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Bench Memos

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Judicial Restraint, (At Least) As Old as Judicial Review Itself



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In his NRO article earlier this week, “Rand Paul Is Right: Judicial Restraint Is Wrong,” Evan Bernick writes:

Judicial restraint as a concept can be traced to an influential 1893 article by Harvard law professor James Bradley Thayer. Thayer argued that statutes should be invalidated only if their unconstitutionality is “so clear that it is not open to rational question.”

This is a strange statement, for Thayer understood himself to be summarizing, in this article (“The Origin and Scope of the American Doctrine of Constitutional Law,” published in the Harvard Law Review and also a little book), the cumulative wisdom of over a century of American jurisprudence.

Here, for instance, is Chief Justice Morrison Waite in 1879, fourteen years before Thayer’s article:

It is our duty, when required in the regular course of judicial proceedings, to declare an act of Congress void if not within the legislative power of the United States; but this declaration should never be made except in a clear case.  Every possible presumption is in favor of the validity of a statute, and this continues until the contrary is shown beyond a reasonable doubt.  One branch of the government cannot encroach on the domain of another without danger.  The safety of our institutions depends in no small degree on a strict observance of this salutary rule.

And the principle Waite identified was already old by then.  Here is Chief Justice John Marshall in 1810:

The question, whether a law be void for its repugnancy to the constitution, is, at all times, a question of much delicacy, which ought seldom, if ever, to be decided in the affirmative, in a doubtful case.  The court, when impelled by duty to render such a judgment, would be unworthy of its station, could it be unmindful of the solemn obligations which that station imposes.  But it is not on slight implication and vague conjecture, that the legislature is to be pronounced to have transcended its powers, and its acts to be considered as void.  The opposition between the constitution and the law should be such that the judge feels a clear and strong conviction of their incompatibility with each other.

For some latter-day admirers of an ahistorical “presumption of liberty” that in their view should supplant the actually-traditional presumption of constitutionality in the exercise of judicial review, Marshall is something of a villain.  (Their complaint comes down to regretting that he did not strike down more acts of Congress than the part of one section of one act he invalidated in Marbury v. Madison.)  But Marshall did not “invent” this presumption, either.  Here are his predecessors:

William Paterson, 1800: “[T]o authorise this Court to pronounce any law void, it must be a clear and unequivocal breach of the constitution, not a doubtful and argumentative implication.”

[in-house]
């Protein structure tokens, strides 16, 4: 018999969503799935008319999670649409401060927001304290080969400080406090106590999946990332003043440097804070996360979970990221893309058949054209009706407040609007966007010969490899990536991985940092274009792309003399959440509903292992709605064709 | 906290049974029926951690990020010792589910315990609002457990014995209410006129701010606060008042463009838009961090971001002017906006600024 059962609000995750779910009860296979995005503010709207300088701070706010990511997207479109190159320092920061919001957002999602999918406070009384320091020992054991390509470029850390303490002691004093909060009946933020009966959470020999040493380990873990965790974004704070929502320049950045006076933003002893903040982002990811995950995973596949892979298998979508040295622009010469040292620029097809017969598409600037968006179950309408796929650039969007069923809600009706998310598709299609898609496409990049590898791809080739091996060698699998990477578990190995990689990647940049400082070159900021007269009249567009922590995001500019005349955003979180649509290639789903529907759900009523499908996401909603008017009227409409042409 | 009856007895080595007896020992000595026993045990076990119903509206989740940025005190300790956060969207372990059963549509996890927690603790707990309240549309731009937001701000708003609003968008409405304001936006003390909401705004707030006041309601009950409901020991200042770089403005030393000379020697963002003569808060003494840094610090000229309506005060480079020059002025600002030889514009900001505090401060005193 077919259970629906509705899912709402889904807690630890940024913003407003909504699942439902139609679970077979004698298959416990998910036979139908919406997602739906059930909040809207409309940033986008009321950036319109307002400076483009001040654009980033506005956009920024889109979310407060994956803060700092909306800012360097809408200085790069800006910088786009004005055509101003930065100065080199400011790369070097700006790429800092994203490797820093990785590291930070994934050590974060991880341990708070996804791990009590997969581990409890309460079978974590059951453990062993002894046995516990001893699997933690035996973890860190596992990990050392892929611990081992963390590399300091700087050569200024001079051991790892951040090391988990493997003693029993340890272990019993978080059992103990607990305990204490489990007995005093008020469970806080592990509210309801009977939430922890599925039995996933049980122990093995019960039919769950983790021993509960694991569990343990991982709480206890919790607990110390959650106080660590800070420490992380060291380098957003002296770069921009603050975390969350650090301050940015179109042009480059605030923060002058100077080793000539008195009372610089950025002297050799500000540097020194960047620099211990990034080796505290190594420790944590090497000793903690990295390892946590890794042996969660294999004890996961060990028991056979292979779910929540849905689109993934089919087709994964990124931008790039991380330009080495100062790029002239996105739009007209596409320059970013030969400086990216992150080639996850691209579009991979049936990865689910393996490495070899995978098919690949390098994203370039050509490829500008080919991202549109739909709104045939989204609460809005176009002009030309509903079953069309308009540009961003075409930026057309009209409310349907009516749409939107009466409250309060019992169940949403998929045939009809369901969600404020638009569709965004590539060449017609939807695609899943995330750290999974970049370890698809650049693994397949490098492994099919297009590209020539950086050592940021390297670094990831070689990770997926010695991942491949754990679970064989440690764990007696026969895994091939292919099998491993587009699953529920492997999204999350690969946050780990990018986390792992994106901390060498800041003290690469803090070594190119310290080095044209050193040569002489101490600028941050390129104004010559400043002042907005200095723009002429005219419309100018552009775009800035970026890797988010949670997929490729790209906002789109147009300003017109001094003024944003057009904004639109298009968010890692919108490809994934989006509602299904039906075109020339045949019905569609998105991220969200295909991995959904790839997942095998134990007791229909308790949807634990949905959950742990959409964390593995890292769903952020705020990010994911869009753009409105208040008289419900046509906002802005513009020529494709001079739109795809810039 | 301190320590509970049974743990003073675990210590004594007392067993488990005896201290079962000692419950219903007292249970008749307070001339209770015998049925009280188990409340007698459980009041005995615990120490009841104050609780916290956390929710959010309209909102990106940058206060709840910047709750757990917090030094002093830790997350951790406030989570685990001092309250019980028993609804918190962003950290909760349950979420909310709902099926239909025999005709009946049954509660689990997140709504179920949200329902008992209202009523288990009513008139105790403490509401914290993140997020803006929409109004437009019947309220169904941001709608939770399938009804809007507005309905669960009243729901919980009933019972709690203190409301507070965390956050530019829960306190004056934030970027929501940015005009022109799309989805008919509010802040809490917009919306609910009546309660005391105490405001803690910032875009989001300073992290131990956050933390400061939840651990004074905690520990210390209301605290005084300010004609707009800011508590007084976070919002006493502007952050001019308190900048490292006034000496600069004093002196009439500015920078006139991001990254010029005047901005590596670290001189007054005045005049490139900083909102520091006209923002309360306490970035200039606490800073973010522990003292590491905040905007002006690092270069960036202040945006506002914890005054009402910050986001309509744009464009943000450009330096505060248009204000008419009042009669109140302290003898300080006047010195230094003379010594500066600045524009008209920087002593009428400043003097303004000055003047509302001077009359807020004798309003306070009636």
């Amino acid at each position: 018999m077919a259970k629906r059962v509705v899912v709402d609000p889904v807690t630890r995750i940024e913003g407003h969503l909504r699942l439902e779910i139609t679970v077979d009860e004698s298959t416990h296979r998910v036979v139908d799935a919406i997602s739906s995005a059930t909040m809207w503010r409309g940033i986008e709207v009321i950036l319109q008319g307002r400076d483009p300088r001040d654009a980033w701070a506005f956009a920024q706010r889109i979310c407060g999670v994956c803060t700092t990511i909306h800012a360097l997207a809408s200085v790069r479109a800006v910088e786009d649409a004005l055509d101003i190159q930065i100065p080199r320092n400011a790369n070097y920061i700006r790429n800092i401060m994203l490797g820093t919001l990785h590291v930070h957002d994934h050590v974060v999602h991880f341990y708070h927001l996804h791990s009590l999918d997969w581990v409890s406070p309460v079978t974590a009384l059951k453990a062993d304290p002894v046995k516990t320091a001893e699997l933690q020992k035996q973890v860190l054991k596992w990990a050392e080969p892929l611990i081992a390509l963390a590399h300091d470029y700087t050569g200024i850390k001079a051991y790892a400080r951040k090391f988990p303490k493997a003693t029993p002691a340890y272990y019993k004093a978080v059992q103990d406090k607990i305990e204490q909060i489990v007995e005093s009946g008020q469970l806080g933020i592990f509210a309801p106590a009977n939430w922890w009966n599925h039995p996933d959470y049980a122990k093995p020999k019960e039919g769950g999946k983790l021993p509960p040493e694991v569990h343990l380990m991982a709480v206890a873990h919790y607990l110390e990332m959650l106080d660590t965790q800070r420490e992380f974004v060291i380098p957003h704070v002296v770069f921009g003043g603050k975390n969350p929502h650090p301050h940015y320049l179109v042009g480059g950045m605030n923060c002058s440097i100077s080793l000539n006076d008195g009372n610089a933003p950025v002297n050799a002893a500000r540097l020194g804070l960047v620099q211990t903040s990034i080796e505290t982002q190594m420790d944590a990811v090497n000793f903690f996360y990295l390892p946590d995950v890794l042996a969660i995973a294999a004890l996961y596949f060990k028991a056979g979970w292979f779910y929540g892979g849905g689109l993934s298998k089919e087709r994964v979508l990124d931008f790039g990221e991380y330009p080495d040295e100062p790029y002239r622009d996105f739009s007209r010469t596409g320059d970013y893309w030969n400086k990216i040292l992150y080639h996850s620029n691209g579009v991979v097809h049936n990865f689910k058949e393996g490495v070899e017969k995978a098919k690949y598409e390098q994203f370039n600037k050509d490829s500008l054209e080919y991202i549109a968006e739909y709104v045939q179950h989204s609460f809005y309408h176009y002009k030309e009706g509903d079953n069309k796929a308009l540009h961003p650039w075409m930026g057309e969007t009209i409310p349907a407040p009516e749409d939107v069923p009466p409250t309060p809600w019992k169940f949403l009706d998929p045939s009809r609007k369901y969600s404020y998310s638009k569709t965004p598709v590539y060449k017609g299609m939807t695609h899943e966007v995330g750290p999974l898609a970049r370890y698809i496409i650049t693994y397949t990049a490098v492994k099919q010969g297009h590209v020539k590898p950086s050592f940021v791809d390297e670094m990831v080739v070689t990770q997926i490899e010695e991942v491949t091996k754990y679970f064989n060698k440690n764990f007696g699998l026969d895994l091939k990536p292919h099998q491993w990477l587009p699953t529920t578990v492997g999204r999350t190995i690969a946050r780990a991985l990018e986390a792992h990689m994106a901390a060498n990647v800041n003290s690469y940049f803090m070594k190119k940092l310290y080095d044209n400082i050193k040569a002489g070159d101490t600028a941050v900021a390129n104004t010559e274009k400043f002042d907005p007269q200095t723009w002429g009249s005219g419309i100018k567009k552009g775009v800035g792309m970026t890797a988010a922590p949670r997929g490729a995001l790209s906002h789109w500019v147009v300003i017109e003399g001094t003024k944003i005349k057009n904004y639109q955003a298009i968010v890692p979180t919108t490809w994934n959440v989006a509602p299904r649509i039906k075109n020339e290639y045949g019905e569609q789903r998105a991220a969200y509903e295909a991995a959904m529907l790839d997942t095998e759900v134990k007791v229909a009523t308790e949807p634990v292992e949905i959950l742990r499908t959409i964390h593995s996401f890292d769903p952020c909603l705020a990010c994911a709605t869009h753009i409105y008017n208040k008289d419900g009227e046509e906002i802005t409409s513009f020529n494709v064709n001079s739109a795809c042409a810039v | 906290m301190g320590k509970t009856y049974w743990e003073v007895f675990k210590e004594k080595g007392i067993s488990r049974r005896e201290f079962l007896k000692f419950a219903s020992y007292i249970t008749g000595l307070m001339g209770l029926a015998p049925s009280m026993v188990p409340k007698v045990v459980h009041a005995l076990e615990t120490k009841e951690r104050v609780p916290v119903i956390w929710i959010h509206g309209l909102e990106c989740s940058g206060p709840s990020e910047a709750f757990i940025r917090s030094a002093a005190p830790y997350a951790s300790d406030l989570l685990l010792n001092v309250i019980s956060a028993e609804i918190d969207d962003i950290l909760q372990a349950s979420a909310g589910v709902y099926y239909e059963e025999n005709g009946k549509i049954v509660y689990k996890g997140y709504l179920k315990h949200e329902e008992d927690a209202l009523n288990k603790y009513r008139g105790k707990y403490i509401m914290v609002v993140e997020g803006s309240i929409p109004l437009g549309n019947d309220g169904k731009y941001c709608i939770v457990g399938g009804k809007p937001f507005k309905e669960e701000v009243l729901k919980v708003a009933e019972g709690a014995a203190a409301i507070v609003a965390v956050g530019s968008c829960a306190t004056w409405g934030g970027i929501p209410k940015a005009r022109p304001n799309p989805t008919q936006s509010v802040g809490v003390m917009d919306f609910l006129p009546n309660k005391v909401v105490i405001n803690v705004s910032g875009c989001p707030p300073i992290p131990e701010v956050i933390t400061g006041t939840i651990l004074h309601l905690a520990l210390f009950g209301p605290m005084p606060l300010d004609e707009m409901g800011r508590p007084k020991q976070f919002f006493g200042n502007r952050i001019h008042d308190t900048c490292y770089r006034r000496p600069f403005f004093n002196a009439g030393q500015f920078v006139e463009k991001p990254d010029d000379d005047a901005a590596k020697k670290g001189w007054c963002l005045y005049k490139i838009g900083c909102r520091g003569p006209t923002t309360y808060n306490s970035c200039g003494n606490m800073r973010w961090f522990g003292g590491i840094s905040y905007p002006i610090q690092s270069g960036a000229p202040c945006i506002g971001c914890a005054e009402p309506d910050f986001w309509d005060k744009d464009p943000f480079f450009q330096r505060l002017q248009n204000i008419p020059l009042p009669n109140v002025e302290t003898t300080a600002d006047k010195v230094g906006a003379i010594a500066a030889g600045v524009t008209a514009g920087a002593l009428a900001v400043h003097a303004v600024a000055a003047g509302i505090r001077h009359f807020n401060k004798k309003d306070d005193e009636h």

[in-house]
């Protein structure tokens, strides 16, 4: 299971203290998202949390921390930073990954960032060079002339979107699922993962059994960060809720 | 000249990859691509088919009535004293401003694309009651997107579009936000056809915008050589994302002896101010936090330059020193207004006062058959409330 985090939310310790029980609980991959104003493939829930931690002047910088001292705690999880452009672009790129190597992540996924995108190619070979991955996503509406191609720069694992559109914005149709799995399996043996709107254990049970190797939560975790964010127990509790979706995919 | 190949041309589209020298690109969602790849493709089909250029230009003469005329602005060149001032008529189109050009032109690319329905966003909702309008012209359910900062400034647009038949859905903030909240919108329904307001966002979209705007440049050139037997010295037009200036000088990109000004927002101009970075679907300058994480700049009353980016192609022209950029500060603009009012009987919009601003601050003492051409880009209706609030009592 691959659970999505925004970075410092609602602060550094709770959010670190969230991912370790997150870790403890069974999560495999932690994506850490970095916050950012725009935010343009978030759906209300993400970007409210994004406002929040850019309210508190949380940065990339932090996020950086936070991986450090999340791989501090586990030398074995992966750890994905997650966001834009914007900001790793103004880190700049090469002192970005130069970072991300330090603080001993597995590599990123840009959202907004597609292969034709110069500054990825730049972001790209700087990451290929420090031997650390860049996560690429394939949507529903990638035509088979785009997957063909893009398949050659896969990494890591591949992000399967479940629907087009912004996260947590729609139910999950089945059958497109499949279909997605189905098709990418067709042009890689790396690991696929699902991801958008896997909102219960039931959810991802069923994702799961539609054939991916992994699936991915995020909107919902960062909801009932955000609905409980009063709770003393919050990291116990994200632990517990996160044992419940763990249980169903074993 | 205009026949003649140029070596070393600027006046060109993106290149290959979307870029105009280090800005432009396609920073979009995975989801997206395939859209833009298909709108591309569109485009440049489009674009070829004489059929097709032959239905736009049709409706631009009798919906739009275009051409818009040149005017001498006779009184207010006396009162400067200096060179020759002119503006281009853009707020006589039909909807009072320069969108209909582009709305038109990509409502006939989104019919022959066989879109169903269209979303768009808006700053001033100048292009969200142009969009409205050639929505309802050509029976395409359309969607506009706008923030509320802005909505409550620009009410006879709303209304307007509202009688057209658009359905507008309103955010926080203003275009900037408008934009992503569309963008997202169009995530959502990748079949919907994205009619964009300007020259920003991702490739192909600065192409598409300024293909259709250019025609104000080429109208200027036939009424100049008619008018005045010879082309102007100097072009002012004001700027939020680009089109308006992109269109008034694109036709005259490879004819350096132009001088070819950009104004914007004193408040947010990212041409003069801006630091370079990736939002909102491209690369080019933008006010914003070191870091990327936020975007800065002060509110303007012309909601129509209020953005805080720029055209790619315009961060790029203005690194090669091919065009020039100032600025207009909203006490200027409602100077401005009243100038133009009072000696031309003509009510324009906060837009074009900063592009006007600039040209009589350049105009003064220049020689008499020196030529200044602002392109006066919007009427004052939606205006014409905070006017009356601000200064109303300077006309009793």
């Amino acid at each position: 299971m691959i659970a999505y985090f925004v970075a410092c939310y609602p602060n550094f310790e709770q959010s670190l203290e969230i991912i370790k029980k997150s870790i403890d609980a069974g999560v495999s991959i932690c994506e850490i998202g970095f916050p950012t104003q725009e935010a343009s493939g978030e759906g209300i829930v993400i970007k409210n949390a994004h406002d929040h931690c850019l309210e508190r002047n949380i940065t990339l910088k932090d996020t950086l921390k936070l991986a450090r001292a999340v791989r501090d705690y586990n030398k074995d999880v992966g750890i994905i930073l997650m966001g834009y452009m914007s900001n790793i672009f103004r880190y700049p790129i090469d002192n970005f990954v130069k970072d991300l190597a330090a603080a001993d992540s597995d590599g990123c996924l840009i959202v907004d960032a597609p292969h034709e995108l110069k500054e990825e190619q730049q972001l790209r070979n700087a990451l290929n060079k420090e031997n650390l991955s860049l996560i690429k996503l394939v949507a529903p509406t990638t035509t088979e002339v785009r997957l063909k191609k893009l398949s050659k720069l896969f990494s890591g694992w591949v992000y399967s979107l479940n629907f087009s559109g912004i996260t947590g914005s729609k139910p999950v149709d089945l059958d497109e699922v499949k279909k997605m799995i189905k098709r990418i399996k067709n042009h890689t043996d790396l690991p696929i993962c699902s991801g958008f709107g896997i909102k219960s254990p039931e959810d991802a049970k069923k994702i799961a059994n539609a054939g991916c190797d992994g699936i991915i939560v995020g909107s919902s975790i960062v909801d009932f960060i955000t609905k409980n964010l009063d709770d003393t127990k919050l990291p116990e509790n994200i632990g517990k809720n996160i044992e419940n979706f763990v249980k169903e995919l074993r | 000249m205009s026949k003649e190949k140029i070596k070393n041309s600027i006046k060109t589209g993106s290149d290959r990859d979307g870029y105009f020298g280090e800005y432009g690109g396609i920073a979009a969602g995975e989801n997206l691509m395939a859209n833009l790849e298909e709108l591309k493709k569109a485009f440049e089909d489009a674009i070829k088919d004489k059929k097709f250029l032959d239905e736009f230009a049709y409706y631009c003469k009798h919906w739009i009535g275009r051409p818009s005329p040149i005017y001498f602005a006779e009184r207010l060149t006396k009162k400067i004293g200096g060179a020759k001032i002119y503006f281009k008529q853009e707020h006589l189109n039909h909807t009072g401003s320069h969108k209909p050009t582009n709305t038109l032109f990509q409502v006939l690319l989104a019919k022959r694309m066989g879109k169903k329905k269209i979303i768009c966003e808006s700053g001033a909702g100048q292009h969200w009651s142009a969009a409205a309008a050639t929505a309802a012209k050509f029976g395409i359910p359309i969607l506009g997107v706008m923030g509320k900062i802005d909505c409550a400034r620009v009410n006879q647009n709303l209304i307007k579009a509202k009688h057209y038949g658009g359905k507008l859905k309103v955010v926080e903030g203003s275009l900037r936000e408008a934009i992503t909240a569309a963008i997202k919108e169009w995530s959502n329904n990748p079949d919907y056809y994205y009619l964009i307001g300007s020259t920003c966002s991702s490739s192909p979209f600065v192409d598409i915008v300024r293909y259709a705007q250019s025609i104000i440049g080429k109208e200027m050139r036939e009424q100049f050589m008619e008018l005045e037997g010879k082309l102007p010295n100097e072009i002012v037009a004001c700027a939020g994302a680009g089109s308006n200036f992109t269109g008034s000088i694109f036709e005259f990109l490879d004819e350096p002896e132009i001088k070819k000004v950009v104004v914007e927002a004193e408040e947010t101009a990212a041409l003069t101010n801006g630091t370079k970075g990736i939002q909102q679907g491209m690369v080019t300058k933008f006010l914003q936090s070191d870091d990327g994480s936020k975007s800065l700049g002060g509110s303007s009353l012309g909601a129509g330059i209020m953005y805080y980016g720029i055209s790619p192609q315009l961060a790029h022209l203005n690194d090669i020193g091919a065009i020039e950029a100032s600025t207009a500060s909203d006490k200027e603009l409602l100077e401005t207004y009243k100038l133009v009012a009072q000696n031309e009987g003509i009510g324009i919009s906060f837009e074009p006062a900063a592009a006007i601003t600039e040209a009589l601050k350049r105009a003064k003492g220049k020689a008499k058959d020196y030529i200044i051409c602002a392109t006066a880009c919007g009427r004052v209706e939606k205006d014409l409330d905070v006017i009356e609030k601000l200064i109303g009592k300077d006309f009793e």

James Iredell, 1798: “[A]s the authority to declare [a law] void is of a delicate and awful nature, the Court will never resort to that authority, but in a clear and urgent case.” 

Samuel Chase, 1798: “I will not decide any law to be void, but in a very clear case.”

The presumption of constitutionality—in its strong form as the “clear case rule”—was thus by no means invented by Thayer, and certainly not for purposes of clearing the path for Progressivism in legislation (Thayer died in 1902).  It’s as old, and as valid, as the Constitution it seeks to honor.  Our judges today should in fact work harder to conform to it.

The Libertarian Choice



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To follow up on my NRO essay yesterday “Rand Paul Is Wrong: Judicial Restraint Is Right”:

Contra Rand Paul, the Big Question in constitutional interpretation is not judicial restraint versus judicial activism. It’s originalism versus non-originalism (whether the “living Constitution,” pragmatism, or any other stripe). It’s Paul’s confusion on that point that makes him—who touts himself as “100% pro-life” and who has introduced a bill that “would extend the Constitutional protection of life to the unborn from the time of conception”—suddenly unable even to say that Roe v. Wade was wrongly decided.

For those libertarians, like Randy Barnett, who embrace originalism, judicial conservatives are their natural allies. To be sure, libertarians and judicial conservatives will often have different reads on what originalism yields, but they will be in productive conversation with each other and will recognize that they share the same opponents. Most judicial conservatives are very sympathetic to the small-government cause and will be open to exploring libertarian originalist arguments for it.

Those libertarians who refuse to embrace originalism and who instead see judicial restraint versus judicial activism as the grand divide will become de facto allies of progressive judicial activists. And what hope will they have of persuading progressives of the wisdom of the libertarian cause? Zero. Instead, by blessing judicial activism, libertarians will invite progressives to engage in many more acts of statist judicial activism. How easy it will be for the Left to recast its policy goals in terms of supposed liberty interests that the courts must vindicate. Now that President Obama has stacked the courts with progressive judges, it is a particularly inopportune time to imagine that pleas for judicial activism will yield libertarian results.